By TIM NICKENS
© St. Petersburg Times, published November 21, 1999
Florida Democrats don't have many bright young stars.
Name three Democrats under 50 years old you could envision being elected governor or U.S. senator any time soon, and an all-expenses paid trip to the state Democratic convention next month in Orlando is yours.
Daryl Jones ought to be on that short list.
The state senator from Miami is smart, handsome and articulate. He generally thinks before he talks. He has the confidence of a former fighter pilot, and he has caught the eye of presidents and governors.
Now he may have blown it all.
Jones is at the center of the escalating battle over the future of affirmative action in Florida. First he sided with opponents of Ward Connerly's ballot initiative to wipe out affirmative action in Florida, agreeing to sponsor a competing amendment that would preserve affirmative action in the state Constitution.
Then Jones swooned when Republican Gov. Jeb Bush whispered in his ear. He agreed to head Bush's task force that would help carry out the governor's bid to end race-based university admission policies. Instead, Bush wants to guarantee the top 20 percent of every high school graduating class a spot at one of the state's 10 universities.
But Jones couldn't stand the heat.
He resigned from the task force last week, just a day after issuing a long statement explaining his position and defending his decision to work with the Republican governor. Apparently forced to choose between Bush's task force or his chairmanship of the Florida Conference of Black State Legislators, pressured by Democrats from Florida to Washington, Jones reversed course.
Now Bush is shocked, shocked by the injection of politics into the debate. Jones is being criticized on the editorial pages of his hometown paper, the Miami Herald.
And the affirmative action debate that Bush hoped to quiet has blown up in his face.
The surprise here is not that Bush's proposal failed to drive away Connerly. Or that Jones didn't last a week as head of the governor's task force.
The surprise is how naive both Jones and Bush were about the forces of politics in something as explosive as affirmative action.
Jones has been in the Legislature for nearly a decade. He should have understood the political risks of aligning himself with a Republican governor who wants to end affirmative action. Yet it is apparent he did not thoroughly consult with other Democrats, black or white, before agreeing to work with Bush.
Late last week, Jones told me he misunderstood Bush's intentions. He said he did not realize the governor planned to issue an executive order immediately ending racial preferences in awarding state contracts. He said he thought the state's current policies in state contracting and university admissions would remain in place until the task force and the Legislature agreed upon new ones.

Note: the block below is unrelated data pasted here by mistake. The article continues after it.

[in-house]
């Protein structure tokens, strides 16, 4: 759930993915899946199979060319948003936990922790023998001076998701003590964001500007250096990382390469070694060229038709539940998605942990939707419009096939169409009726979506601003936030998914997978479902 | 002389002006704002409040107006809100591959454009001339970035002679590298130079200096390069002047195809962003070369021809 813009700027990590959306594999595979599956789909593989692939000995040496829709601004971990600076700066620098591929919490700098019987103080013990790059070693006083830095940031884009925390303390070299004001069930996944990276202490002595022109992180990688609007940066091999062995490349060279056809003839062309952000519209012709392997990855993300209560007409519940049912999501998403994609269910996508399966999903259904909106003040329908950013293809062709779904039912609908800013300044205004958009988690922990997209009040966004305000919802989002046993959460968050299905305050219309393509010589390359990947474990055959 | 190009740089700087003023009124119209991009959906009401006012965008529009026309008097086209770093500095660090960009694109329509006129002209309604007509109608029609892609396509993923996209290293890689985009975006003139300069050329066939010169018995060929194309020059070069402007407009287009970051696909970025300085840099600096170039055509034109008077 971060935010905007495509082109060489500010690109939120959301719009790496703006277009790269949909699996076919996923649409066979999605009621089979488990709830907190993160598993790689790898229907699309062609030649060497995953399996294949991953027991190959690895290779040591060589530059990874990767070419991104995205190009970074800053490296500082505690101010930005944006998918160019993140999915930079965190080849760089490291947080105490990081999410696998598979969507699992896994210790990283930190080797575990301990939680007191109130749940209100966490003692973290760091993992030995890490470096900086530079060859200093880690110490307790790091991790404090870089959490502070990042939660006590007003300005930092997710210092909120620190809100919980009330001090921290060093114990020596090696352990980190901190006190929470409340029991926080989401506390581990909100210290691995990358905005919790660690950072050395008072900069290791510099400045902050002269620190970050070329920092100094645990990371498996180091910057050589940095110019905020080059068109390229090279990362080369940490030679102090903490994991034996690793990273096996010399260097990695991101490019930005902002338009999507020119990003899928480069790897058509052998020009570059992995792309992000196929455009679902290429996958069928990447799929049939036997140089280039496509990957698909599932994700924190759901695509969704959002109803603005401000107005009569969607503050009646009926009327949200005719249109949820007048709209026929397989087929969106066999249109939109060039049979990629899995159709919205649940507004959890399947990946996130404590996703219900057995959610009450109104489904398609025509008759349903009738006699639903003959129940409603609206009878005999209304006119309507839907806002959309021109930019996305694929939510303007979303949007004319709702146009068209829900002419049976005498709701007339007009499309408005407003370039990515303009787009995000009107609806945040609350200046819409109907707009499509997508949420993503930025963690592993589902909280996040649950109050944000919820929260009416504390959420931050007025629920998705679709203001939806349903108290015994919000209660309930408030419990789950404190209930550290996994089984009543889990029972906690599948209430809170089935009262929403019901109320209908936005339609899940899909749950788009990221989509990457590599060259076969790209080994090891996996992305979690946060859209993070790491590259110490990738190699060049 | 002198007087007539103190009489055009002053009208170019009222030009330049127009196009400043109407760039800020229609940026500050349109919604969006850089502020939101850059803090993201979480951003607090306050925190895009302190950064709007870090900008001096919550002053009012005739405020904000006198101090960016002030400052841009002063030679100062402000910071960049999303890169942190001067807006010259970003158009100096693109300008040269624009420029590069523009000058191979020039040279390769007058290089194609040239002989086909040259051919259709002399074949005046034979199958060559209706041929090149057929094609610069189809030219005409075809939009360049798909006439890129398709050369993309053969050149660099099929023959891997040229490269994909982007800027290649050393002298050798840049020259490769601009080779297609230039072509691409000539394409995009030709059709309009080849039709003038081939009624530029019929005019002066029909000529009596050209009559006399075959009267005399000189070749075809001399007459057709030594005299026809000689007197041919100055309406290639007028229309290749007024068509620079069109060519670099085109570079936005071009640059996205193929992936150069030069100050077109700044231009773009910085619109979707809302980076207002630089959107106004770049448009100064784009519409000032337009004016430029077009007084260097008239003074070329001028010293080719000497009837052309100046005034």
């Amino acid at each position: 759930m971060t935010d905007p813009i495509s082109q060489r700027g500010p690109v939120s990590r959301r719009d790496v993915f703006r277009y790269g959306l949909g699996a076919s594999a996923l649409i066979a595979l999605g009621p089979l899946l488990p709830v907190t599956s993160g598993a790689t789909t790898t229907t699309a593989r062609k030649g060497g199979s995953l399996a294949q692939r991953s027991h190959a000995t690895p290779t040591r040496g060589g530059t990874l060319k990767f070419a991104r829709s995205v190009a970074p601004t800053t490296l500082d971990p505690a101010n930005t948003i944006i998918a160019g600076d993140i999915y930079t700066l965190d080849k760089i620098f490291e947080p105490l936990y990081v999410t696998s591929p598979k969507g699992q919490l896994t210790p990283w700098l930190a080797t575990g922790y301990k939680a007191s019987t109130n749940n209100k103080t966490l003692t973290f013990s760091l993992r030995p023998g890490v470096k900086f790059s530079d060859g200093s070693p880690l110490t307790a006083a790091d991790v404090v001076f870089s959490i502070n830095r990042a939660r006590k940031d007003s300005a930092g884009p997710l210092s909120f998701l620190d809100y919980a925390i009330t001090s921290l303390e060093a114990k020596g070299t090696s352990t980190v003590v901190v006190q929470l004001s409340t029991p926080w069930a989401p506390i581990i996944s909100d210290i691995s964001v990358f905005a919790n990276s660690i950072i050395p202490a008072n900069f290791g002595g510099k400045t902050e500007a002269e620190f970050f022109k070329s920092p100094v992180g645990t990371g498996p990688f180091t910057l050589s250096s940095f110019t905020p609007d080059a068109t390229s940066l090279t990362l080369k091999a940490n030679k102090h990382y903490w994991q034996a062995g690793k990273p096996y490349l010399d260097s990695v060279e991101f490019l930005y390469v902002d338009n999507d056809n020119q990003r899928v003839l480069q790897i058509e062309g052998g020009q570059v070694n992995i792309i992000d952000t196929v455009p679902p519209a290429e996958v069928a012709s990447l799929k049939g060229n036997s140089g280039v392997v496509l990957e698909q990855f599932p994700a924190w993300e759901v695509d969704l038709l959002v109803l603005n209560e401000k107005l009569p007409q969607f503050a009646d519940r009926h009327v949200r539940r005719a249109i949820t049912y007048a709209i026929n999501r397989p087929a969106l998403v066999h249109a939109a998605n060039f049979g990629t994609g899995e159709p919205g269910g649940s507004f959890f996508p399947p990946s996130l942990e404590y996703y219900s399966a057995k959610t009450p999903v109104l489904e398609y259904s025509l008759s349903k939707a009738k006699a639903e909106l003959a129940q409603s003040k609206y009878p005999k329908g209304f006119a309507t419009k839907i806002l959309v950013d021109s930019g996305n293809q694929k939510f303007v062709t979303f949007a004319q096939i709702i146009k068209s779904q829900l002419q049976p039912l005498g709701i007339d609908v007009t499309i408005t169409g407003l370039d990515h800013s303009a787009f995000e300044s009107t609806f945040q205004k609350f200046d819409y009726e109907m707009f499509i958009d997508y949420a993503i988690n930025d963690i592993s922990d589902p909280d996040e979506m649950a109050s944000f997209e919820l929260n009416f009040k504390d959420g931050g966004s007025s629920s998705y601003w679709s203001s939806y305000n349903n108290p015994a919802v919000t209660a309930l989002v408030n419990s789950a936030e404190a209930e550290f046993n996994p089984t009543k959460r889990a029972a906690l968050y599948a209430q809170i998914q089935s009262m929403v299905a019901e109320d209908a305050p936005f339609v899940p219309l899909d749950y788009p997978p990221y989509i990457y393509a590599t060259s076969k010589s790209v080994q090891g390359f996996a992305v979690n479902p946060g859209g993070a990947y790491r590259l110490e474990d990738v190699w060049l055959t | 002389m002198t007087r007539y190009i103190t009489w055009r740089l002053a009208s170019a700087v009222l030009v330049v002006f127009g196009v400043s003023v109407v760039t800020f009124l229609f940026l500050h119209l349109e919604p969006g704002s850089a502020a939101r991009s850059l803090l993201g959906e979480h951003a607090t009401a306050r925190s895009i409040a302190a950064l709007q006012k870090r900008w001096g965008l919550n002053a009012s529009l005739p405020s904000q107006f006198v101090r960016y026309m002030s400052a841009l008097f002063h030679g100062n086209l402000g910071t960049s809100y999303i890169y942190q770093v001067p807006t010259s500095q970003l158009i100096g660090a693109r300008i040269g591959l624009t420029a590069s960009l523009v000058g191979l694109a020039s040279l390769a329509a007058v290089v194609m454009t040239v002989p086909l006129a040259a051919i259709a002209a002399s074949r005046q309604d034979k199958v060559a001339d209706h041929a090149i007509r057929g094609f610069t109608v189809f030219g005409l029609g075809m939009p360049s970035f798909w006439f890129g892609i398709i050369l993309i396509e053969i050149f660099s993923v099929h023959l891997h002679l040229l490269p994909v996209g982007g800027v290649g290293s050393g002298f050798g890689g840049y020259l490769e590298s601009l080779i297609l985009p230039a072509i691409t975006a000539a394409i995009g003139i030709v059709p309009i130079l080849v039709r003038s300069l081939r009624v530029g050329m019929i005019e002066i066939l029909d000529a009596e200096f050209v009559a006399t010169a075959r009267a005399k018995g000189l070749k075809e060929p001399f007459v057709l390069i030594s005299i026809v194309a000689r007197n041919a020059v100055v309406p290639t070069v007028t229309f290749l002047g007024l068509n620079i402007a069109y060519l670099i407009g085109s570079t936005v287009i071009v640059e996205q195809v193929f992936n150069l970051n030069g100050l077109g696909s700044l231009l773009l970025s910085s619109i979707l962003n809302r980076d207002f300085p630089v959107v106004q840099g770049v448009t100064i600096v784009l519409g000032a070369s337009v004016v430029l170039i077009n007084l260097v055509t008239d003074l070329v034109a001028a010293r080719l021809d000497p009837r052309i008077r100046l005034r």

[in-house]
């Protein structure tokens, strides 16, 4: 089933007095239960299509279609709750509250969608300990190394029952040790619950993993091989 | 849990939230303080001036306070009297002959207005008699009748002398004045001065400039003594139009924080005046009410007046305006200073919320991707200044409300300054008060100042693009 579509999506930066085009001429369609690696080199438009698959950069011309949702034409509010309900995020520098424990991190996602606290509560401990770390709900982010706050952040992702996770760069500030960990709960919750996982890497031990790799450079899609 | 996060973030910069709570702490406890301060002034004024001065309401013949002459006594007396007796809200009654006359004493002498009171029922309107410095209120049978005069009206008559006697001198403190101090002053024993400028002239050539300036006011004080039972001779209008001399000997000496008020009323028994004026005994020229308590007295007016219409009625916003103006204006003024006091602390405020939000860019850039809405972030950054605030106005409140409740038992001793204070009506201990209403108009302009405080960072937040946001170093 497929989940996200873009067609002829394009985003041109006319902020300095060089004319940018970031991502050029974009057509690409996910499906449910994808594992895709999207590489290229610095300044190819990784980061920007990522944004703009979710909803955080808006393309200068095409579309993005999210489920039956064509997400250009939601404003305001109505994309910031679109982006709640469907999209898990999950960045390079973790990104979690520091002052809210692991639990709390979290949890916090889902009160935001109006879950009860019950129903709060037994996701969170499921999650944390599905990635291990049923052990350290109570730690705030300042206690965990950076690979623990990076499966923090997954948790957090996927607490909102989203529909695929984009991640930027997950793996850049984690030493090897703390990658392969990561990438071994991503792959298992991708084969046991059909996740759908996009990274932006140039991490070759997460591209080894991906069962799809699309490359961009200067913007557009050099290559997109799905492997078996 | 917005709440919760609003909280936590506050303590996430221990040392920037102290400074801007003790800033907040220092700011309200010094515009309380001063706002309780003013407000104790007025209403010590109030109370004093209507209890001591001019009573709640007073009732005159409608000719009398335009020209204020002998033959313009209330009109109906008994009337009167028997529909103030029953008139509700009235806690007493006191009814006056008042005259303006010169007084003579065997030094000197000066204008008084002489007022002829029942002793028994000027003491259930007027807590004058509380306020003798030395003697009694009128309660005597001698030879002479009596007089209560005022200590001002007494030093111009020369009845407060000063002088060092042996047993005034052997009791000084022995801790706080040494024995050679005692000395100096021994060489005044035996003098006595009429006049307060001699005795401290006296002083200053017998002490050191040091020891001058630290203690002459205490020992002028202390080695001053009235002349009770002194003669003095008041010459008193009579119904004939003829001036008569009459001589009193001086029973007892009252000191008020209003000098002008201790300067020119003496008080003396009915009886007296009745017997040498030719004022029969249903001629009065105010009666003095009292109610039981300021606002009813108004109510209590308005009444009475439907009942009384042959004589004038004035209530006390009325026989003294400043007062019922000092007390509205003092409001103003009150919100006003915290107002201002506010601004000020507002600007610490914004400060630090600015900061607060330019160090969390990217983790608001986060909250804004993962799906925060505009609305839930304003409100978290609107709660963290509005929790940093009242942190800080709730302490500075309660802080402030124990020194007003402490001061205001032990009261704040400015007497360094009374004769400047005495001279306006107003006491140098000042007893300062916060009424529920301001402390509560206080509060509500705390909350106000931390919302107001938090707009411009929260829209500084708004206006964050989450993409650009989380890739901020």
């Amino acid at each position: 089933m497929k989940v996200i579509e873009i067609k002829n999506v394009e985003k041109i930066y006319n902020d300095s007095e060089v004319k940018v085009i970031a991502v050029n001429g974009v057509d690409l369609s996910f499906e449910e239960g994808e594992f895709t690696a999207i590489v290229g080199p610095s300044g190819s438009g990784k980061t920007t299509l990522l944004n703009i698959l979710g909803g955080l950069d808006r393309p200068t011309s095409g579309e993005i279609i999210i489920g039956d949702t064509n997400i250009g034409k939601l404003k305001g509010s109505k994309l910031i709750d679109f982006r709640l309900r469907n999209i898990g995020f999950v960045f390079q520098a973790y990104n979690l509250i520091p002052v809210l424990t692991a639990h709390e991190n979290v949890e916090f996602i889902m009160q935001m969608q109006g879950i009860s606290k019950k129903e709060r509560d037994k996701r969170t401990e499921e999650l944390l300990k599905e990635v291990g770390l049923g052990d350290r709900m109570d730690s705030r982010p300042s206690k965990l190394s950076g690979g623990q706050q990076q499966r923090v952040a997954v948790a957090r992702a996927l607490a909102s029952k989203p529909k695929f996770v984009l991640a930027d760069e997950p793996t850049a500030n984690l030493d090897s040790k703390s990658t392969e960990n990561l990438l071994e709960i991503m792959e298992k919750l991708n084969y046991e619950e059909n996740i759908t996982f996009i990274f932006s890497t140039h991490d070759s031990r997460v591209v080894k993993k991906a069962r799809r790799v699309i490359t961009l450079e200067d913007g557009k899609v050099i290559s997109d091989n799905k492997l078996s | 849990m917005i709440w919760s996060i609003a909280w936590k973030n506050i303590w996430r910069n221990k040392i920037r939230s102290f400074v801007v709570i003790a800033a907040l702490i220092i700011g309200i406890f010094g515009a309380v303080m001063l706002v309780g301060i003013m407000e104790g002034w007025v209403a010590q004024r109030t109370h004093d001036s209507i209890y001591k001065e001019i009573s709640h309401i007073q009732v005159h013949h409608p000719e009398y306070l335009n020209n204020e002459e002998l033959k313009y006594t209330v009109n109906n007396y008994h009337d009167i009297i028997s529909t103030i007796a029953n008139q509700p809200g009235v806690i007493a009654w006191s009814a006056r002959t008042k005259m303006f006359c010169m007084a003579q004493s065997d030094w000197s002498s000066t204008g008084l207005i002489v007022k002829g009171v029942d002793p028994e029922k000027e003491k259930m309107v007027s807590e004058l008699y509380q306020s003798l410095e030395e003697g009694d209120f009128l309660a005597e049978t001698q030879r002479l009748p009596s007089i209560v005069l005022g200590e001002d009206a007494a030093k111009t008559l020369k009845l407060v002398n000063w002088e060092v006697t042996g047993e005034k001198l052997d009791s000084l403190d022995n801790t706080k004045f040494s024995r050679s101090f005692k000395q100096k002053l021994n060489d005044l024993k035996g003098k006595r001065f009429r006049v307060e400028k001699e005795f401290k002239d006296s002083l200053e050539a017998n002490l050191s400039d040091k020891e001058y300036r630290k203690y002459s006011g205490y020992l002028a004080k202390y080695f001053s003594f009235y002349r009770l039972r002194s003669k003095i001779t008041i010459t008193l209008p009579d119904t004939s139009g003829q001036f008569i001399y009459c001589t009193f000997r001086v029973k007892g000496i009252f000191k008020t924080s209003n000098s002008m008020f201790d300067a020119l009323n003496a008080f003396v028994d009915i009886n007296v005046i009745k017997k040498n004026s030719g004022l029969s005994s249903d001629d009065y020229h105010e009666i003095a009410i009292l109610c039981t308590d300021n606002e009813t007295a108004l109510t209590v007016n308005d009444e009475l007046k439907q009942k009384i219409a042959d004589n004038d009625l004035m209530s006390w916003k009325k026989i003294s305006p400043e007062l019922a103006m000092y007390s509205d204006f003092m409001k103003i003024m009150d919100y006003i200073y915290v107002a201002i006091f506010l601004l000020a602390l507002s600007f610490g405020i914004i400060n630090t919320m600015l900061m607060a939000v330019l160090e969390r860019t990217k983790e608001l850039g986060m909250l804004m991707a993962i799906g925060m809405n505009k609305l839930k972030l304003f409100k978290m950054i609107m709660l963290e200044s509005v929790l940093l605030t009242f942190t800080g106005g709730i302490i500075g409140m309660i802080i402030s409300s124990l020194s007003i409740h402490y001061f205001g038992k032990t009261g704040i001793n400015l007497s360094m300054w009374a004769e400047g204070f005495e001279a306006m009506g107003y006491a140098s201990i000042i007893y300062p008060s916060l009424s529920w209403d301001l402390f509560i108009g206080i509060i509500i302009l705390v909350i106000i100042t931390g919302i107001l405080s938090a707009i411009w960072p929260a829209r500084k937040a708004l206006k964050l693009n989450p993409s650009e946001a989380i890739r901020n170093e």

"If he implemented it the way I thought it was going to be, then it would have been fine," said Jones, who said he thought Bush was only creating the task force. "What could have been wrong with that? There would have been nothing wrong with that."
Given Bush's angry response to Jones' resignation, it takes a leap of faith to believe there was a misunderstanding of such magnitude.
Both Democratic candidates for president, Vice President Al Gore and former New Jersey Sen. Bill Bradley, strongly support affirmative action. It ranks up there with abortion rights as a core issue for Democrats. If Jones had sought counsel from other black legislators or from U.S. Rep. Carrie Meek, he would not have been forced into such an embarrassing public reversal.
Instead, those sorts of conversations did not take place until last week. Jones said he spoke to other legislators, South Florida business leaders and officials in Washington he would not name before resigning from the task force.
Bush made a rare political miscalculation as well.
His use of Jones as a human shield against criticism from Democrats worked briefly. White Democrats, from state party chairman Charles Whitehead to state legislators, were reluctant to criticize Bush's plan with Jones heading the task force. It also temporarily disarmed black legislators, who tempered their initial criticism.
But the governor made a common mistake. He apparently assumed Jones could speak for the black caucus as its chairman. The black caucus is not homogeneous. It rarely speaks with one voice.
While Bush takes credit for vetting his proposals with university regents and some legislators, he did not cast a wide enough net beyond his supporters. A more prudent approach would have been to seek out more opinions from a more diverse group and to proceed more slowly.
Instead, any hope of avoiding a bitter partisan fight over ending affirmative action appears to have been lost.
While Bush complains Jones' resignation from his task force "was based on nothing more than political considerations," the governor is every bit as political. He wants to block Connerly, and he wants to help his brother become president.
As for Jones, this has taken more of the luster off of his star.
Just last year, a U.S. Senate committee killed his nomination to be secretary of the Air Force. The reasons, which included concerns about his record as a fighter pilot, were just as political as those for the controversy over affirmative action.
Now he has another episode that would take some explaining in a tough, statewide campaign.
"I give him credit for being savvy," Jones said of the way Bush used him. "I was a little bit naive, I admit."
By now, he should know better.